- Having a bunch of comments calling you an idiot or pointing out mistakes and typos can be a bad look. (Though this is really just a different manifestation of time-consuming moderation.)
And the pros:
- More text on your page means more keywords, more things for search engines to like, and generally more content surface area. And you don’t have to create it.
- Your readers feel more engaged with you, and you feel more open and welcoming of them.
- You might argue that comments and interaction are what truly make something a blog and not just a collection of landing pages.
The only con really amounts to time spent on the comments, and that’s totally within your control. So the way I see it, you can have the best of both worlds. You can enable comments, reaping the benefits, while enlisting strategies to minimize the time and effort you spend on moderation and response.
For the rest of the post, I’ll advise on how to handle the comments you get.
Automate Spam and Garbage Comment Detection and Elimination
First things first. You do not want to waste your time logging into your site and deleting a bunch of comments linking to pages selling knock-off watches. Even if you didn’t mind this waste of time, they’d get you in the middle of the night while you sleep. Spam never rests.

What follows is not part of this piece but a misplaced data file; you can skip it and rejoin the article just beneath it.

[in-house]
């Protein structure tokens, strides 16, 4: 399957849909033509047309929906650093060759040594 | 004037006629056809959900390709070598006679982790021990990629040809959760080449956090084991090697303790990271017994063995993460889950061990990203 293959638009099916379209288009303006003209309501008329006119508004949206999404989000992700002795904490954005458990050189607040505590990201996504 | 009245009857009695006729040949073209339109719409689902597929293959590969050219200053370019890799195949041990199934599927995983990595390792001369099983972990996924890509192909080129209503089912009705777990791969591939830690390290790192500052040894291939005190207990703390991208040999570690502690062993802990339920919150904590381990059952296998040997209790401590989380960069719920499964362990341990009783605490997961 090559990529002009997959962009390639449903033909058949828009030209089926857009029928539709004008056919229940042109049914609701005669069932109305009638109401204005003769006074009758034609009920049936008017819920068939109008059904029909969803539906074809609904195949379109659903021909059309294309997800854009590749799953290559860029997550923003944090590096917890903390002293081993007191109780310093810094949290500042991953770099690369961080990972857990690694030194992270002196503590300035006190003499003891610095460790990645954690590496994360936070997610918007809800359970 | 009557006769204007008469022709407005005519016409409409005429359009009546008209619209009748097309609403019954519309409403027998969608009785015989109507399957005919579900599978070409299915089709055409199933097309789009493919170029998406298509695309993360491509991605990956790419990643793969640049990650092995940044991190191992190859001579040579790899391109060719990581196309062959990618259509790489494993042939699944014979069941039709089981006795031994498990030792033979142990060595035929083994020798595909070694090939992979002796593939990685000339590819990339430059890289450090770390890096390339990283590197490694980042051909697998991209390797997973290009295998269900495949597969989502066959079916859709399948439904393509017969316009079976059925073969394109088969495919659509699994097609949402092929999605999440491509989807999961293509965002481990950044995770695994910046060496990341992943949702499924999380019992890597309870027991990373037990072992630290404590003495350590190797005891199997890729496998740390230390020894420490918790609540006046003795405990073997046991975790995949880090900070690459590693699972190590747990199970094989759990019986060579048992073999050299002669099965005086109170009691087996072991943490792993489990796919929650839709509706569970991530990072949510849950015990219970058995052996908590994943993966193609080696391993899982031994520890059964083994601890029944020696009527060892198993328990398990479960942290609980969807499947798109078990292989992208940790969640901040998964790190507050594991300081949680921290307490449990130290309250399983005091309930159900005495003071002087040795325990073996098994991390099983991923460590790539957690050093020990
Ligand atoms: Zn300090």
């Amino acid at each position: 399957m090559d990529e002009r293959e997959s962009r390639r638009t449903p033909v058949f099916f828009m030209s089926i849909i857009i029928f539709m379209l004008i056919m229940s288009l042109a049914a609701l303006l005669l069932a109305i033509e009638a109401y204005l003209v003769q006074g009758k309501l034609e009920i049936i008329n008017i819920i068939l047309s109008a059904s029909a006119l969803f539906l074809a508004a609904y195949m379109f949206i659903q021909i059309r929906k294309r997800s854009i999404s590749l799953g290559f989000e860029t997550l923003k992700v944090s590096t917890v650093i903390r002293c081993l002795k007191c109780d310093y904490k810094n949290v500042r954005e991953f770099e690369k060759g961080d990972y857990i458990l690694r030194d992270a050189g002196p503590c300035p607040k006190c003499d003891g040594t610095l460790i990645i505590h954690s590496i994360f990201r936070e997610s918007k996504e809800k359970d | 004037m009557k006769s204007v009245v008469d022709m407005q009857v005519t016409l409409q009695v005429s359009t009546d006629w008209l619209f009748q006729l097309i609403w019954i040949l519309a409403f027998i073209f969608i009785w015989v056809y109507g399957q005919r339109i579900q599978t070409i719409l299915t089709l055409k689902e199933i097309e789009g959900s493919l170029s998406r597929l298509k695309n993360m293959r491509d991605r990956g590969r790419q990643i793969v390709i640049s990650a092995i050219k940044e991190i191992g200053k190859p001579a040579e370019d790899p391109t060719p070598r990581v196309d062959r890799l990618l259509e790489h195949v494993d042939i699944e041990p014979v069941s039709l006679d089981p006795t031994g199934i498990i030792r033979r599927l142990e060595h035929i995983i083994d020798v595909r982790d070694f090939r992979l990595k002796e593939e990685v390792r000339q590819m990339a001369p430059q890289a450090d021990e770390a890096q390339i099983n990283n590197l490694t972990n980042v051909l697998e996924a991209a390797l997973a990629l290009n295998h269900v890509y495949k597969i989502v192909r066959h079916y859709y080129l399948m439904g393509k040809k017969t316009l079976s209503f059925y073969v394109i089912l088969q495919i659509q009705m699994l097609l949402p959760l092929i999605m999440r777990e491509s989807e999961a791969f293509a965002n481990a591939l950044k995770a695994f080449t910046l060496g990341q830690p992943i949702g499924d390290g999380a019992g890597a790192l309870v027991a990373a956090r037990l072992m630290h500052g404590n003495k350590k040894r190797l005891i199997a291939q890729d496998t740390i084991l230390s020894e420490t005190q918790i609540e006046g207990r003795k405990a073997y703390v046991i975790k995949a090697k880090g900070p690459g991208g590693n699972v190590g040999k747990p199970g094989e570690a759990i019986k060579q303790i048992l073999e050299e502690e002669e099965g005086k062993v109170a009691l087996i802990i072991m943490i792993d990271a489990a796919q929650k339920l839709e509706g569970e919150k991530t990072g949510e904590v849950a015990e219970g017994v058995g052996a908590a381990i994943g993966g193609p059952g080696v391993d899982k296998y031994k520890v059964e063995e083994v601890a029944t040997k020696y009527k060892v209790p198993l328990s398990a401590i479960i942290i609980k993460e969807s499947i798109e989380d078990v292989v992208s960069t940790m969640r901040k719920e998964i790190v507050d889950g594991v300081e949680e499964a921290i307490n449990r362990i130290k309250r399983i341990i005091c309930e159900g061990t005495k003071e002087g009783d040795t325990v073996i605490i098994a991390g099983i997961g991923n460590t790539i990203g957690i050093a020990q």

So automate prevention. The plugins you can use, assuming you’re using WordPress, do an impressive job of eliminating spam:
- Akismet has a widely used plugin.
- For both Hit Subscribe and DaedTech, I actually use WP-SpamShield and have found it to be quite good.
- You can also use Disqus, which is an entire comment management system. But beware of them, particularly if you’re selling a product or service already. They’ll charge you and/or randomly enable gross advertisements in your comments.
Those are just three options off the top of my head. There are plenty more than you can experiment with, if you’d like. But whatever you do, automate this part of comment moderation or you’ll find yourself hating life.
Delete Any Toxic Comments
So you’ve automated prevention of spammy comments and links. That’s a great start, but it won’t necessarily catch everything. If the commenter just, say, posts some kind of racist tirade without links, the spam detection won’t have anything to say about it.